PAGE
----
The New York-based Committee to Protect Journalists also condemned the bombing and reiterated “its call for the protection of journalists in Gaza and their family members.”
JERUSALEM — Israel says it is opening a second crossing to inspect cargo entering the Gaza Strip — a step meant to increase the amount of humanitarian aid for the besieged territory.
Israeli security officials said the Kerem Shalom crossing would open Tuesday for inspections of Gaza-bound goods. Currently, Israel’s Nitzana crossing is the only inspection point in operation.
Israel has greatly restricted the amount of goods entering Gaza since war with Hamas erupted Oct. 7, causing shortages in food, medicine and basic supplies. The United Nations and international aid agencies have warned of a humanitarian crisis.
Israel does not allow any aid to enter Gaza directly. Instead, it inspects all Gaza-bound cargo before it is delivered by the aid organizations through Egypt.
In a joint statement, the Israeli military and COGAT, a defense agency responsible for Palestinian civilian affairs, said the opening of Kerem Shalom would “improve and upgrade the capabilities and volume of security screening of the humanitarian aid being admitted into the Gaza Strip.”
White House National Security Council spokesperson John Kirby said the United States is “concerned” about reports that Israel deployed U.S.-provided white phosphorus munitions in October in southern Lebanon.
“We’ve seen the reports — certainly concerned about that,” Kirby said. “We’ll be asking questions to try to learn a little bit more.”
Reports about possible use of white phosphorous munitions by Israel were first reported Monday by the Washington Post. Kirby said white phosphorus does have a “legitimate military utility” when used for illumination and producing smoke to conceal movements.
“Obviously, anytime that we provide items like white phosphorus to another military, it is with a full expectation that it will be used in keeping with those legitimate purposes and in keeping with the law of armed conflict.”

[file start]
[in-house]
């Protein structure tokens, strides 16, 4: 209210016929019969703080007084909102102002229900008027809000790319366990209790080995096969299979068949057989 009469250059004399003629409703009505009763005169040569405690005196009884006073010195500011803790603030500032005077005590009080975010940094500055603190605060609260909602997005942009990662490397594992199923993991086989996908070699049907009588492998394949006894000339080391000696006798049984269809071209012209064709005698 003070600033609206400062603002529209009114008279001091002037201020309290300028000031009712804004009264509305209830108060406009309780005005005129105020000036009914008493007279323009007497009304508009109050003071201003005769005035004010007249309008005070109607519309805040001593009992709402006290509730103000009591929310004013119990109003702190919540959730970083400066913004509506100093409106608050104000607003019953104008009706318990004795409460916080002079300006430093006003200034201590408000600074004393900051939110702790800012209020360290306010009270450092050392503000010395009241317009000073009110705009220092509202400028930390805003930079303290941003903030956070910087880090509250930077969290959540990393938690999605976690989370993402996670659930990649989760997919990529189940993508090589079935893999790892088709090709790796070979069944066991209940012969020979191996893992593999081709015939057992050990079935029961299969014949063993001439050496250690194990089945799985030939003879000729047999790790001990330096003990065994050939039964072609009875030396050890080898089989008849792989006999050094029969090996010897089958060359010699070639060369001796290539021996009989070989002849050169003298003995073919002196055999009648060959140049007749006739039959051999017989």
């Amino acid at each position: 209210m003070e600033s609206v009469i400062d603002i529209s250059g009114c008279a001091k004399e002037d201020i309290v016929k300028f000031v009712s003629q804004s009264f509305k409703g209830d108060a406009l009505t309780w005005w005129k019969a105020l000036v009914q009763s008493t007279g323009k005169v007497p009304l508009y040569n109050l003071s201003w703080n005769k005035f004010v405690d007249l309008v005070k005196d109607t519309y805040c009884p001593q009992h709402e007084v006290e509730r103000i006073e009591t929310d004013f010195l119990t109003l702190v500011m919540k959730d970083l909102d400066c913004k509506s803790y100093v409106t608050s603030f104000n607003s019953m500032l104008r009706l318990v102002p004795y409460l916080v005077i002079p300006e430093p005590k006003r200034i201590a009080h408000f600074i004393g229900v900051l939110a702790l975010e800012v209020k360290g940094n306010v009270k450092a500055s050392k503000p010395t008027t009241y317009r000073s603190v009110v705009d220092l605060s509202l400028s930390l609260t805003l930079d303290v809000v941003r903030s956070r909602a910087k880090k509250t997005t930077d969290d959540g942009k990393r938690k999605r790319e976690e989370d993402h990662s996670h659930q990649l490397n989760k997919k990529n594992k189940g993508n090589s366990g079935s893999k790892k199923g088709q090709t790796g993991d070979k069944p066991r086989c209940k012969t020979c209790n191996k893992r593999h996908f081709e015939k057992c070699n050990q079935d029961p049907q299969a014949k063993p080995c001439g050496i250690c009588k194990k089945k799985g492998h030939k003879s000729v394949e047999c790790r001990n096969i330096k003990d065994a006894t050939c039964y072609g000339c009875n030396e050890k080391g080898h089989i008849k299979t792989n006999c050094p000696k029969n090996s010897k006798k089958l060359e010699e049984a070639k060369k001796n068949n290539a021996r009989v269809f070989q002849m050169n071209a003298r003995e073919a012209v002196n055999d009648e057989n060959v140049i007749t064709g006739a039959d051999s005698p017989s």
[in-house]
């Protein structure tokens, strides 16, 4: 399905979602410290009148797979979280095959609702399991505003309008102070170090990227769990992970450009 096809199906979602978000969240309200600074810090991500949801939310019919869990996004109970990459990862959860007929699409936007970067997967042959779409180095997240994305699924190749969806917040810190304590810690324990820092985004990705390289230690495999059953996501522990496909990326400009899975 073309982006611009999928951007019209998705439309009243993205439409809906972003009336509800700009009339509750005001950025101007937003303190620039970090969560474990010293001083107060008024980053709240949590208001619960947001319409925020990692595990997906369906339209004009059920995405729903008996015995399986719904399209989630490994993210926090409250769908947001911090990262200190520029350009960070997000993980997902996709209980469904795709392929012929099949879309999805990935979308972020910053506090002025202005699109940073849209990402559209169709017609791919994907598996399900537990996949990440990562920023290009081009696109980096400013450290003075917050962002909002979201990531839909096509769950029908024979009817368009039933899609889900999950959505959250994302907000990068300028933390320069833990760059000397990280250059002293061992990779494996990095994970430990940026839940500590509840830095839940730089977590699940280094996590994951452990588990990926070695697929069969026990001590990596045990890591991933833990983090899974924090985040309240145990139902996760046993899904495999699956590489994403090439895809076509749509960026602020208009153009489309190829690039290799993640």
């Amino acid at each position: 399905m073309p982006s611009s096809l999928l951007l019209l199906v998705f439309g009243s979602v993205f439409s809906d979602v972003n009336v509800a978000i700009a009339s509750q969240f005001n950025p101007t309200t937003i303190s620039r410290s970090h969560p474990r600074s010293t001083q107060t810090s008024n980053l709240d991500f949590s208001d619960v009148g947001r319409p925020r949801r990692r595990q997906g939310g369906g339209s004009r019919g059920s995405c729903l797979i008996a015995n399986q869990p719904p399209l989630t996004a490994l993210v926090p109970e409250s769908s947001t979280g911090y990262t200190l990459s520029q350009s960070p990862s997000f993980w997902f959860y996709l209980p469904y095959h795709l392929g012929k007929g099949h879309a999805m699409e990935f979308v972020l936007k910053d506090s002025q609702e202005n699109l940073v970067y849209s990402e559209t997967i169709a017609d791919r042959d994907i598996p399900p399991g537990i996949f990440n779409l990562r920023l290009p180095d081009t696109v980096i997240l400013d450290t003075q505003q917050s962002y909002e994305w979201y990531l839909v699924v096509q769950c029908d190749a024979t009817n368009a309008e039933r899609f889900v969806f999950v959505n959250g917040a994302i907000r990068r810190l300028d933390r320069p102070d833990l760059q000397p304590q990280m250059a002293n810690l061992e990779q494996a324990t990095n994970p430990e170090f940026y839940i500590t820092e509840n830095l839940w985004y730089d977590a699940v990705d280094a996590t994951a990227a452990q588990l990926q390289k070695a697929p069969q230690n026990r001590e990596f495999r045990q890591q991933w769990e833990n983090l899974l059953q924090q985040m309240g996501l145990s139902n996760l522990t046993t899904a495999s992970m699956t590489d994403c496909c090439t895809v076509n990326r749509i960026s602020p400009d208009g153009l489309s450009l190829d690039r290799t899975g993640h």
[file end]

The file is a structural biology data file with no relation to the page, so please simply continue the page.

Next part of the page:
Kirby said the administration has repeatedly made clear that it does not want to see a second front open in the Israel-Hamas war.
“We absolutely don’t want to see this conflict spill over into Lebanon,” Kirby said. “And so it is also in the context of that we’re concerned about these reports.”
ROME — The French, German and Italian foreign ministers are pushing for speedy adoption of new EU sanctions against Hamas for its “atrocious and indiscriminate terror attacks” against Israel on Oct. 7.
“The swift adoption of this sanctions regime will allow us to send a strong political message about the European Union’s commitment against Hamas and our solidarity with Israel," the three ministers wrote in a letter Monday to Josep Borrell, the EU’s high representative for foreign affairs.
The letter does not detail possible sanctions, but said it should enable the targeting of Hamas members, affiliated groups and supporters. The ministers said they broadly support a framework that Borrell outlined last week.
Foreign ministers of the 27-member bloc are meeting in Brussels on Monday. The EU on Friday froze the funds and other assets in Europe of the commander general of Hamas’ military wing, Mohammed Deif, and deputy commander Marwan Issa.